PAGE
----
Thursday, September 11, 2008

Wanna Be a Guru?

I'm really surprised at all the self-appointed prophets arising in Christian bookstores in America. Every year, it seems, there is a new “in man,” whose little book is THE answer to all the problems facing the American Christian “churches.” The Purpose-Driven Life (by Rick Warren) wasn't the first, and Organic Church (by Neil Cole) won't be the last.

There is a common thread in all of these windy movements, which I have already pointed out. Each one is begun by one man, who, sitting alone in a room somewhere, one day, realizes that he has discovered THE answer which has escaped Christendom ever since Acts ch. 2. Now, if people will only “risk” believing him, everything can change, and the Church of Christ on earth can at last succeed in being what Jesus really meant it to be.

This mini-messiah complex is understandable, especially for Americans raised on a good does of superheroes and fairy tales. Who doesn't want to save the world? Sure, it's ridiculously arrogant and presumptuous to assume that the churning in your gut is Almighty God telling you that the entire world is wrong but you're his answer to it all. But hey, we've got the Bible on our side. How can we go wrong?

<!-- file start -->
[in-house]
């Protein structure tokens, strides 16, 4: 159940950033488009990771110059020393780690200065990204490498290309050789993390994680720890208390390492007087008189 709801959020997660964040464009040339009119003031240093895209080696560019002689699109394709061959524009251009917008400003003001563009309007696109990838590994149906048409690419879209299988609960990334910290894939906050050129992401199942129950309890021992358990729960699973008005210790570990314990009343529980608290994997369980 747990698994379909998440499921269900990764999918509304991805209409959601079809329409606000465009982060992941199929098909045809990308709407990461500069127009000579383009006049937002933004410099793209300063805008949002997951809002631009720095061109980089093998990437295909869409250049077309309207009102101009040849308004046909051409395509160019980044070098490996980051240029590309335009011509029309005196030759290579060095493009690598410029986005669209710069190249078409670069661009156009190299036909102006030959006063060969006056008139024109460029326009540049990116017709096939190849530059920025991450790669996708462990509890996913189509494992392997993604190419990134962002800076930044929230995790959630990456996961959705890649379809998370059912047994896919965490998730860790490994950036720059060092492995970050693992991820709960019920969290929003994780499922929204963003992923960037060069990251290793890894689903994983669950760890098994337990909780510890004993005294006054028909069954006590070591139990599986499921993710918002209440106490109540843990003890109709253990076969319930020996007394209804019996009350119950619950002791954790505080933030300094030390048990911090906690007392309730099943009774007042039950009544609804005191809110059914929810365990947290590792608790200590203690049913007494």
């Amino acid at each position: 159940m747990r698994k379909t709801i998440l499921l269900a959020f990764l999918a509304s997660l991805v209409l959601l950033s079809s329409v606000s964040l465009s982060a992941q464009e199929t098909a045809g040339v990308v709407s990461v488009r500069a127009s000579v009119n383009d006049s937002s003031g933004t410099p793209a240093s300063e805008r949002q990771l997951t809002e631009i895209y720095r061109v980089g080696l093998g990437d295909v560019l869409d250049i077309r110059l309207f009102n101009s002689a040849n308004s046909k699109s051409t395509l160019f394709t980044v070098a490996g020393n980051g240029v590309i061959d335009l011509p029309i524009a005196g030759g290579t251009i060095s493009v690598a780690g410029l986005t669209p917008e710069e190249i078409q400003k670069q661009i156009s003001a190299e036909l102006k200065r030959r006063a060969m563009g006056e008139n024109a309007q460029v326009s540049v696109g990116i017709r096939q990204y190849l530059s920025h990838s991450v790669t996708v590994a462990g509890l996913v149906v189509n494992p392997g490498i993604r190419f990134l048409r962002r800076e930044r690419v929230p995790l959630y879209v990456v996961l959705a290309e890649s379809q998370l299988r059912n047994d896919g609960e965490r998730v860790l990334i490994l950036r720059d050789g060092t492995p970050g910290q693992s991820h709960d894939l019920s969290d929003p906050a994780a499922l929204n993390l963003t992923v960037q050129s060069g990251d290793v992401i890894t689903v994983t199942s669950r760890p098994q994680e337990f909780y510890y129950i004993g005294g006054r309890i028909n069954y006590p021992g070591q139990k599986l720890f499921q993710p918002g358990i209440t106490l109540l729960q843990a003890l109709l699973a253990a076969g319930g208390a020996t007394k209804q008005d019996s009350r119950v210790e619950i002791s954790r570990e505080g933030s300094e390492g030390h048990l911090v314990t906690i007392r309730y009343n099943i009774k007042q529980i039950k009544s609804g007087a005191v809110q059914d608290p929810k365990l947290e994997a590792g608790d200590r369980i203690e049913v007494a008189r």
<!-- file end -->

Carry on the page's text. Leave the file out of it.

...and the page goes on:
So what surprises me about these guys is how radically rarely they actually pick up on what the Bible says, especially when it talks about “growing” a faith community in a time when all attempts to grow faith communities are more or less failing. Granted, one would actually have to read the prophets to come across this kind of talk – and those prophets aren't much fun to read if you're looking for an easy pick-me-up kind of answer. But, interestingly enough, though it contain its portion of curb-like law, the prophets hold the Word of God for the Church in our age. Take Isaiah 58:

Why have we fasted, and you see it not? Why have we humbled ourselves, and you take no knowledge of it?

That is, “Why have we committed ourselves to pious strategic plans, and seen no success? Why have we encouraged 'mission' till we're blue in the face, and found no response? Why have we made worship heart-felt and full of emotion, yet not converted anyone to our cause? Why have we committed ourselves to saving your Church only to see it destroyed beneath our feet?”